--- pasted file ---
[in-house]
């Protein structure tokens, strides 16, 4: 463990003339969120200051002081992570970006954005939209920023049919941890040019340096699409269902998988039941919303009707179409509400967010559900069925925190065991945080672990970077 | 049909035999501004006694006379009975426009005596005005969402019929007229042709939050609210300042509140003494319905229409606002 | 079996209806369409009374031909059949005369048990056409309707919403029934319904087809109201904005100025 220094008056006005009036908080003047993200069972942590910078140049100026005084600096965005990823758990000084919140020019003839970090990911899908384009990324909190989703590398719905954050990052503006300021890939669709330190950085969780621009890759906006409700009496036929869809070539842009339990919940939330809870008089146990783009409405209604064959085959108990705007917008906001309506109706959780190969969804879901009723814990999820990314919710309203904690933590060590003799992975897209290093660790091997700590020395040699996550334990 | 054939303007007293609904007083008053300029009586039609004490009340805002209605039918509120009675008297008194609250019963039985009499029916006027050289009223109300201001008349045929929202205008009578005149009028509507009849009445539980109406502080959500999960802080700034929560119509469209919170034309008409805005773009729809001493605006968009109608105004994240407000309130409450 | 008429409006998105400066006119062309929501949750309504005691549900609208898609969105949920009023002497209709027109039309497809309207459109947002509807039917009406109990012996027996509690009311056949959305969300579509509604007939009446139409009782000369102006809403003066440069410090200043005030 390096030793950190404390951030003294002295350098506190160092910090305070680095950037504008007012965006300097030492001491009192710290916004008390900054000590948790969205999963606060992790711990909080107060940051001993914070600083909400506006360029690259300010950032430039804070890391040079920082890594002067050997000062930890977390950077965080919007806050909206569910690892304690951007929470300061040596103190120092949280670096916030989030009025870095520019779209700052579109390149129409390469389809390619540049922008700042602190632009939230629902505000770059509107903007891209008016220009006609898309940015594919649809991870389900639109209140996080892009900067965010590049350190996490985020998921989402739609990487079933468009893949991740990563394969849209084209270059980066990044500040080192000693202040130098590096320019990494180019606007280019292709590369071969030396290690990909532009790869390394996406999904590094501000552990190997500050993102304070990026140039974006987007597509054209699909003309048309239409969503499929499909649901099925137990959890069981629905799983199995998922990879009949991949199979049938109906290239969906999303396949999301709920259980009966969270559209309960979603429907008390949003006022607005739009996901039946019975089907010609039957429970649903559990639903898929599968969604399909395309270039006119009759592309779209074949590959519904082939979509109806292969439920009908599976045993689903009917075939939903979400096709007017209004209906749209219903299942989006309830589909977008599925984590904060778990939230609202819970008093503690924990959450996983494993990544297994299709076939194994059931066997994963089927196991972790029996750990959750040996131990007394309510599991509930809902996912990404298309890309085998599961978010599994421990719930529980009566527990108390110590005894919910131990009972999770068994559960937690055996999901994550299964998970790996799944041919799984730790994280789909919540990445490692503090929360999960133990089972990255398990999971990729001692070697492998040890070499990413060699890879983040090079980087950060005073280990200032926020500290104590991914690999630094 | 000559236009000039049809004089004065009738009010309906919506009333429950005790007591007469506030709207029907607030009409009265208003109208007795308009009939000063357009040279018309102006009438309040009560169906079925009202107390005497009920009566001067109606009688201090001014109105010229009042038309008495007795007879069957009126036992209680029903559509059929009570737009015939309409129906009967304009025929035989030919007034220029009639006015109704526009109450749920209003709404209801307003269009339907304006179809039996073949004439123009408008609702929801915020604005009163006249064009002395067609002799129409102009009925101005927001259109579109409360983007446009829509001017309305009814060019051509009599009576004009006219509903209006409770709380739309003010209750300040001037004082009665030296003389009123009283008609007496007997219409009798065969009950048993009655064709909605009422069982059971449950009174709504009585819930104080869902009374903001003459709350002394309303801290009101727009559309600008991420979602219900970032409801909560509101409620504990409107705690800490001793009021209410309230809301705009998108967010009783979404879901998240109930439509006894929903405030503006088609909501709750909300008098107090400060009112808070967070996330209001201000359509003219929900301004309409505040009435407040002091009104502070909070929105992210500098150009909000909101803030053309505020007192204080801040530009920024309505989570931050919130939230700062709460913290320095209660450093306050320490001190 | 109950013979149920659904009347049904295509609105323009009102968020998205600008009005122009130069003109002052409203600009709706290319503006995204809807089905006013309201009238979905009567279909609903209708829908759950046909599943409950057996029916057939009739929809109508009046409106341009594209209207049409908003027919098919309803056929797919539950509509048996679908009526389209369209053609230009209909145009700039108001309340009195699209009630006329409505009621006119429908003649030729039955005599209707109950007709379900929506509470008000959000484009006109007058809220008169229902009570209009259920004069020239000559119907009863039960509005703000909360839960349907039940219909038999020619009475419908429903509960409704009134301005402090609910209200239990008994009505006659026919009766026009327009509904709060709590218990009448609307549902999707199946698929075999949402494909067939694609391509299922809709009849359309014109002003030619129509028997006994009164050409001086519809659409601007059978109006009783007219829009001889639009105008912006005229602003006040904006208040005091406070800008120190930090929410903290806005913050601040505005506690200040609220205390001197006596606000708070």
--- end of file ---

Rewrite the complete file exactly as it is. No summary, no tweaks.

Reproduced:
[in-house]
């Protein structure tokens, strides 16, 4: 463990003339969120200051002081992570970006954005939209920023049919941890040019340096699409269902998988039941919303009707179409509400967010559900069925925190065991945080672990970077 | 049909035999501004006694006379009975426009005596005005969402019929007229042709939050609210300042509140003494319905229409606002 | 079996209806369409009374031909059949005369048990056409309707919403029934319904087809109201904005100025 220094008056006005009036908080003047993200069972942590910078140049100026005084600096965005990823758990000084919140020019003839970090990911899908384009990324909190989703590398719905954050990052503006300021890939669709330190950085969780621009890759906006409700009496036929869809070539842009339990919940939330809870008089146990783009409405209604064959085959108990705007917008906001309506109706959780190969969804879901009723814990999820990314919710309203904690933590060590003799992975897209290093660790091997700590020395040699996550334990 | 054939303007007293609904007083008053300029009586039609004490009340805002209605039918509120009675008297008194609250019963039985009499029916006027050289009223109300201001008349045929929202205008009578005149009028509507009849009445539980109406502080959500999960802080700034929560119509469209919170034309008409805005773009729809001493605006968009109608105004994240407000309130409450 | 008429409006998105400066006119062309929501949750309504005691549900609208898609969105949920009023002497209709027109039309497809309207459109947002509807039917009406109990012996027996509690009311056949959305969300579509509604007939009446139409009782000369102006809403003066440069410090200043005030 390096030793950190404390951030003294002295350098506190160092910090305070680095950037504008007012965006300097030492001491009192710290916004008390900054000590948790969205999963606060992790711990909080107060940051001993914070600083909400506006360029690259300010950032430039804070890391040079920082890594002067050997000062930890977390950077965080919007806050909206569910690892304690951007929470300061040596103190120092949280670096916030989030009025870095520019779209700052579109390149129409390469389809390619540049922008700042602190632009939230629902505000770059509107903007891209008016220009006609898309940015594919649809991870389900639109209140996080892009900067965010590049350190996490985020998921989402739609990487079933468009893949991740990563394969849209084209270059980066990044500040080192000693202040130098590096320019990494180019606007280019292709590369071969030396290690990909532009790869390394996406999904590094501000552990190997500050993102304070990026140039974006987007597509054209699909003309048309239409969503499929499909649901099925137990959890069981629905799983199995998922990879009949991949199979049938109906290239969906999303396949999301709920259980009966969270559209309960979603429907008390949003006022607005739009996901039946019975089907010609039957429970649903559990639903898929599968969604399909395309270039006119009759592309779209074949590959519904082939979509109806292969439920009908599976045993689903009917075939939903979400096709007017209004209906749209219903299942989006309830589909977008599925984590904060778990939230609202819970008093503690924990959450996983494993990544297994299709076939194994059931066997994963089927196991972790029996750990959750040996131990007394309510599991509930809902996912990404298309890309085998599961978010599994421990719930529980009566527990108390110590005894919910131990009972999770068994559960937690055996999901994550299964998970790996799944041919799984730790994280789909919540990445490692503090929360999960133990089972990255398990999971990729001692070697492998040890070499990413060699890879983040090079980087950060005073280990200032926020500290104590991914690999630094 | 000559236009000039049809004089004065009738009010309906919506009333429950005790007591007469506030709207029907607030009409009265208003109208007795308009009939000063357009040279018309102006009438309040009560169906079925009202107390005497009920009566001067109606009688201090001014109105010229009042038309008495007795007879069957009126036992209680029903559509059929009570737009015939309409129906009967304009025929035989030919007034220029009639006015109704526009109450749920209003709404209801307003269009339907304006179809039996073949004439123009408008609702929801915020604005009163006249064009002395067609002799129409102009009925101005927001259109579109409360983007446009829509001017309305009814060019051509009599009576004009006219509903209006409770709380739309003010209750300040001037004082009665030296003389009123009283008609007496007997219409009798065969009950048993009655064709909605009422069982059971449950009174709504009585819930104080869902009374903001003459709350002394309303801290009101727009559309600008991420979602219900970032409801909560509101409620504990409107705690800490001793009021209410309230809301705009998108967010009783979404879901998240109930439509006894929903405030503006088609909501709750909300008098107090400060009112808070967070996330209001201000359509003219929900301004309409505040009435407040002091009104502070909070929105992210500098150009909000909101803030053309505020007192204080801040530009920024309505989570931050919130939230700062709460913290320095209660450093306050320490001190 | 109950013979149920659904009347049904295509609105323009009102968020998205600008009005122009130069003109002052409203600009709706290319503006995204809807089905006013309201009238979905009567279909609903209708829908759950046909599943409950057996029916057939009739929809109508009046409106341009594209209207049409908003027919098919309803056929797919539950509509048996679908009526389209369209053609230009209909145009700039108001309340009195699209009630006329409505009621006119429908003649030729039955005599209707109950007709379900929506509470008000959000484009006109007058809220008169229902009570209009259920004069020239000559119907009863039960509005703000909360839960349907039940219909038999020619009475419908429903509960409704009134301005402090609910209200239990008994009505006659026919009766026009327009509904709060709590218990009448609307549902999707199946698929075999949402494909067939694609391509299922809709009849359309014109002003030619129509028997006994009164050409001086519809659409601007059978109006009783007219829009001889639009105008912006005229602003006040904006208040005091406070800008120190930090929410903290806005913050601040505005506690200040609220205390001197006596606000708070």